More than 12,000 tonnes of solid waste is generated in Ghana daily, of which just 10% goes through a waste management system. Estimates are that about 3,000 tonnes per day are produced in Accra, the capital city, alone.
This challenge can become an opportunity, says Kofi Nketsia-Tabiri, founder and CEO of XpressGas, a liquefied petroleum gas distributor in the country. He believes the time is right for investors interested in waste-to-energy to enter the market.
Before launching XpressGas in 2010, Nketsia-Tabiri worked as an energy and business development consultant for almost a decade. He also managed the investment portfolios for 16 African countries for clean energy investment fund, E+Co. “With the perennial challenges we have with power, waste-to-energy makes business sense if you can find the right investments to unleash the potential locked up there,” he explains.
Some studies have found that waste-to-energy projects in the past had to overcome certain hurdles, including a lack of government support and a policy framework. However, with the ground broken on a €6 million waste-to-energy conversion plant in the Ashanti region, this may be changing.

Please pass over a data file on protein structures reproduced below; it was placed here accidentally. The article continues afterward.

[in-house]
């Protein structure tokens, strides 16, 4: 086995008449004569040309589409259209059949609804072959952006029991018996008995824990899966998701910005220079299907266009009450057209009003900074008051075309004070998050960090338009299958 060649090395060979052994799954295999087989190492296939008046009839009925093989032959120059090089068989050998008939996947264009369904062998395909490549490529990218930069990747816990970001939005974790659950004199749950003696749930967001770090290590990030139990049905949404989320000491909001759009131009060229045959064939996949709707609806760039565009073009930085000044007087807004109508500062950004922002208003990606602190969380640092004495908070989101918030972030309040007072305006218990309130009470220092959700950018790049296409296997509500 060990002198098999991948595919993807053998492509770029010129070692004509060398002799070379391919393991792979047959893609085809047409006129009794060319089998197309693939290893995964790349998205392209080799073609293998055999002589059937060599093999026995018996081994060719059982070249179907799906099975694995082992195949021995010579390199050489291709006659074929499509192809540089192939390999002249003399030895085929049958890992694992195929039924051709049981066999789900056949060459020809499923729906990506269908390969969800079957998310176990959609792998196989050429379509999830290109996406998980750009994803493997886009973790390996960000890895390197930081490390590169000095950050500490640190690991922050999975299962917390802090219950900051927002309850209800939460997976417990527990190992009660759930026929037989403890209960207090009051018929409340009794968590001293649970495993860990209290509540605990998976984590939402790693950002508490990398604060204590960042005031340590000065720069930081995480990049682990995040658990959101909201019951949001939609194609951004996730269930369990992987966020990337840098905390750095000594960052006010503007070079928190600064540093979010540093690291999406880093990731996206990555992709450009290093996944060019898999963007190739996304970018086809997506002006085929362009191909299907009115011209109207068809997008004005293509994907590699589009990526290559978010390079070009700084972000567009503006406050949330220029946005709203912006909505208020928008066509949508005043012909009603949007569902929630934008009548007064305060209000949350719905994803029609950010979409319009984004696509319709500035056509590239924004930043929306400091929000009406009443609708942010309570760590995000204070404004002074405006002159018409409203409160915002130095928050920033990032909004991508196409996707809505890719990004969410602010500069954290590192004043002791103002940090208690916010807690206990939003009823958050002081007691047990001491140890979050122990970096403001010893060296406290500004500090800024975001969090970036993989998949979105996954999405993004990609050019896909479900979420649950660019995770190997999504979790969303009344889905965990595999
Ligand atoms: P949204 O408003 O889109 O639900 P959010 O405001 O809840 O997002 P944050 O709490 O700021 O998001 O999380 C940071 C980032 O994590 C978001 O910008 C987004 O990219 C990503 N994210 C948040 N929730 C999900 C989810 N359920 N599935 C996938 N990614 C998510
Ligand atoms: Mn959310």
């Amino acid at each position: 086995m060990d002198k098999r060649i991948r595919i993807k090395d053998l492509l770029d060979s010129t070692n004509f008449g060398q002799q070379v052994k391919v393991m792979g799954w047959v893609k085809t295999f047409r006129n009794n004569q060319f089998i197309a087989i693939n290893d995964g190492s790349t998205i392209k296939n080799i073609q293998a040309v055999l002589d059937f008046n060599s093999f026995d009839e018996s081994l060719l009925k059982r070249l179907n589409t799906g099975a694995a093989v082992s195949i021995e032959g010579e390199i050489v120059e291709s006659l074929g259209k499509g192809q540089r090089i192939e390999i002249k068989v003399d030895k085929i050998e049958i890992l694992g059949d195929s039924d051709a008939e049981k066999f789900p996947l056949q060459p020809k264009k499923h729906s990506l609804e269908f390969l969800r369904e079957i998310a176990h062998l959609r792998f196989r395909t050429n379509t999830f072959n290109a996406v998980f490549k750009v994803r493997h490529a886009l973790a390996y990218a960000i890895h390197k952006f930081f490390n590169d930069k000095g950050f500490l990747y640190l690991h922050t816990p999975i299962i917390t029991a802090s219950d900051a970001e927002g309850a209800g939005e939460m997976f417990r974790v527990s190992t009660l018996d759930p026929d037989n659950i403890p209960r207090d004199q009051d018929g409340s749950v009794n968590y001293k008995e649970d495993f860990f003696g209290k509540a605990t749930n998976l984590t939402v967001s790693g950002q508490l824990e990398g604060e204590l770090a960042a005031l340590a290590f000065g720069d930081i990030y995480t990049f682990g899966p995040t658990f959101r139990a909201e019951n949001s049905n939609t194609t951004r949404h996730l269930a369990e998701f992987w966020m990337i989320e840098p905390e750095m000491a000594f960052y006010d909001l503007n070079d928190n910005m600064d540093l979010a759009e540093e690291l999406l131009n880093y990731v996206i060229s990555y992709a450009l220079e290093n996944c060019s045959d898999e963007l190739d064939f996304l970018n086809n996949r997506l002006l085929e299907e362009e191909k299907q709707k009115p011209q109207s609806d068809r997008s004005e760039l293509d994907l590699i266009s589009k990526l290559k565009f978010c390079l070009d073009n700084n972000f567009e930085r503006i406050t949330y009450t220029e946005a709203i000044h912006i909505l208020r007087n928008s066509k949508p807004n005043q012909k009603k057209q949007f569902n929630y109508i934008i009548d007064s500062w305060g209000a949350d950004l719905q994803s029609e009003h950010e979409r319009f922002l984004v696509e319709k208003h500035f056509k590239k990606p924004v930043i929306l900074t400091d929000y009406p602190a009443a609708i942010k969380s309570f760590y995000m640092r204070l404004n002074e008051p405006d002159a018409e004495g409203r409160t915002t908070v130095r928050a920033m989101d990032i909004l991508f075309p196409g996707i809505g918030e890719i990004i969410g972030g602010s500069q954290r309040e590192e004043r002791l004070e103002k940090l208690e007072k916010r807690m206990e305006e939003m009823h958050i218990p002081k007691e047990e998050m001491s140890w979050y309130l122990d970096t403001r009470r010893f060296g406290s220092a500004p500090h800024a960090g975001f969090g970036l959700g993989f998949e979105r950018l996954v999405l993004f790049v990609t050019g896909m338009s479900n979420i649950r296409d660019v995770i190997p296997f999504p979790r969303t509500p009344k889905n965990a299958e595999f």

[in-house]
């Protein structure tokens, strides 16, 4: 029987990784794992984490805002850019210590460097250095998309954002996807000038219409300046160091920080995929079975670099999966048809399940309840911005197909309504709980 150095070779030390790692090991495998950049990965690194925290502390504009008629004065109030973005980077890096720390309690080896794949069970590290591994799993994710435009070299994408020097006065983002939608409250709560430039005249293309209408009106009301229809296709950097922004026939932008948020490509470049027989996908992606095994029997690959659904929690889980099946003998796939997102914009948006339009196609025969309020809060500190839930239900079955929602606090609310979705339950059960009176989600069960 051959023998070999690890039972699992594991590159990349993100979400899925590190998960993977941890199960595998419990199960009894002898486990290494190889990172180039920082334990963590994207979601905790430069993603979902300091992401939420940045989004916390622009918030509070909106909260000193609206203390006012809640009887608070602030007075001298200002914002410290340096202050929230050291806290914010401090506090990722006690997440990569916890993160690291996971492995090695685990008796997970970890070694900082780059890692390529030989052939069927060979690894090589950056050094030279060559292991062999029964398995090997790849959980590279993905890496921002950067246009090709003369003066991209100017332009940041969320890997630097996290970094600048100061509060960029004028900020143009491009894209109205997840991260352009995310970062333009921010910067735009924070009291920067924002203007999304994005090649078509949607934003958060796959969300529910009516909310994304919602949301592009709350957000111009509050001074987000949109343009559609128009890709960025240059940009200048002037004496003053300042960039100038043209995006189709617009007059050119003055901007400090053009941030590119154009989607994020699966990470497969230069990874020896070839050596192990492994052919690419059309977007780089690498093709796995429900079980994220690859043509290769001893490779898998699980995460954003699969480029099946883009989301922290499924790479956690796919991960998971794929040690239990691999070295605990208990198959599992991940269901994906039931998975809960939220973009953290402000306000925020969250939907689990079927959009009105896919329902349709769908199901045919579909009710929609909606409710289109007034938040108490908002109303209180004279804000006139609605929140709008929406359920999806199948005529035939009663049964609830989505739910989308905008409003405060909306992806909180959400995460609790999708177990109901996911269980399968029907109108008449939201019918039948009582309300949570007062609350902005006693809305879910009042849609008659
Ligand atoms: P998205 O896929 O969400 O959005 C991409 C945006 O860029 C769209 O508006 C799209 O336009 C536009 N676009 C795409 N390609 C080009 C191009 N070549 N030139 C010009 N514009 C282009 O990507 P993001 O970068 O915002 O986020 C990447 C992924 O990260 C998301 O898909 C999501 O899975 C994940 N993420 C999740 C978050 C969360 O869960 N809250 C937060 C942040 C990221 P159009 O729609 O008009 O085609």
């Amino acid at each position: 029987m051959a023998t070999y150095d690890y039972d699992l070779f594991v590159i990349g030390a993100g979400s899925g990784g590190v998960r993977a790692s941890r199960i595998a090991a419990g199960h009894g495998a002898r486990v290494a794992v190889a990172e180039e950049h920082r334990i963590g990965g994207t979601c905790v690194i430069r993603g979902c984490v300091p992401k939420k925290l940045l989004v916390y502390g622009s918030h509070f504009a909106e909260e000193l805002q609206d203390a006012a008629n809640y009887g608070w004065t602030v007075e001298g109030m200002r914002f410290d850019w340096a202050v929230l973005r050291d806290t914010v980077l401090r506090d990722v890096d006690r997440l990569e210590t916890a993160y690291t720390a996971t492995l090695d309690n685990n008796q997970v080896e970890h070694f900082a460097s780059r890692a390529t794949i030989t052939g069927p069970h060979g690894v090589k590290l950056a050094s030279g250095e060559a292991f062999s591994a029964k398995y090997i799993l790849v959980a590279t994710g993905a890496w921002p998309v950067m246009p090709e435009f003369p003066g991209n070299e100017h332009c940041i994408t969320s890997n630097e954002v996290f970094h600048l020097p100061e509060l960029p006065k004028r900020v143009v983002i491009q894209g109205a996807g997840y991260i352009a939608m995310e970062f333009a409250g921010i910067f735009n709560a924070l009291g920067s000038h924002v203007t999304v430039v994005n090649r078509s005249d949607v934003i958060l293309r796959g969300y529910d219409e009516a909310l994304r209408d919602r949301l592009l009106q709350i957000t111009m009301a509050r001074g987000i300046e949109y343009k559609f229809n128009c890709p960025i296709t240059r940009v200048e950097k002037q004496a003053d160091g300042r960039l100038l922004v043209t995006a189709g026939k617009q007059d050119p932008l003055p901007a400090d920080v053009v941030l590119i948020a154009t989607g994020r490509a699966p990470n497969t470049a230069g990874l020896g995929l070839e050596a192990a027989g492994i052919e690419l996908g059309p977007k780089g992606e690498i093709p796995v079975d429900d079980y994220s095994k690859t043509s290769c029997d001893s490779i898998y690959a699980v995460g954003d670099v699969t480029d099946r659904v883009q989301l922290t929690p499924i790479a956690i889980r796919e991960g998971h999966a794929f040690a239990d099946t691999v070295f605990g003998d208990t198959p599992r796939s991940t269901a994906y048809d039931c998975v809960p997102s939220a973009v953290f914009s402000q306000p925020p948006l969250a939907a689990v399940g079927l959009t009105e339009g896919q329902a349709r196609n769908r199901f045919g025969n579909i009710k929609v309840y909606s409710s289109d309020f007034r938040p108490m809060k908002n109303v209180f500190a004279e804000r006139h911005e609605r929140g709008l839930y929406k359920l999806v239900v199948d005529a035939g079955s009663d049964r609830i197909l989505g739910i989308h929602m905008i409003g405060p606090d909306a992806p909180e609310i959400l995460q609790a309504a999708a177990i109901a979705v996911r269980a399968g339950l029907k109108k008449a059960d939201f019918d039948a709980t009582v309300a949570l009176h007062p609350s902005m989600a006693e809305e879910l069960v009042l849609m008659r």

Nketsia-Tabiri suggests a larger off-site energy generation set-up as opposed to a model where individual homes use their waste to generate energy. For this, he adds, it will be better if the producer has a dedicated off-taker. “If I was developing the model, I would focus on industries such as mines or manufacturing enterprises that cannot cope with the inconsistency in power supply, perhaps in the greater Accra area. Find a client that will sign a power purchase agreement with you.”
Nketsia-Tabiri says the biggest barrier to entry would be the upfront set-up costs to be able to first separate the waste and then to process it into energy.
“There is demand, though. Enterprises and factories need these solutions because the national grid is just not reliable.”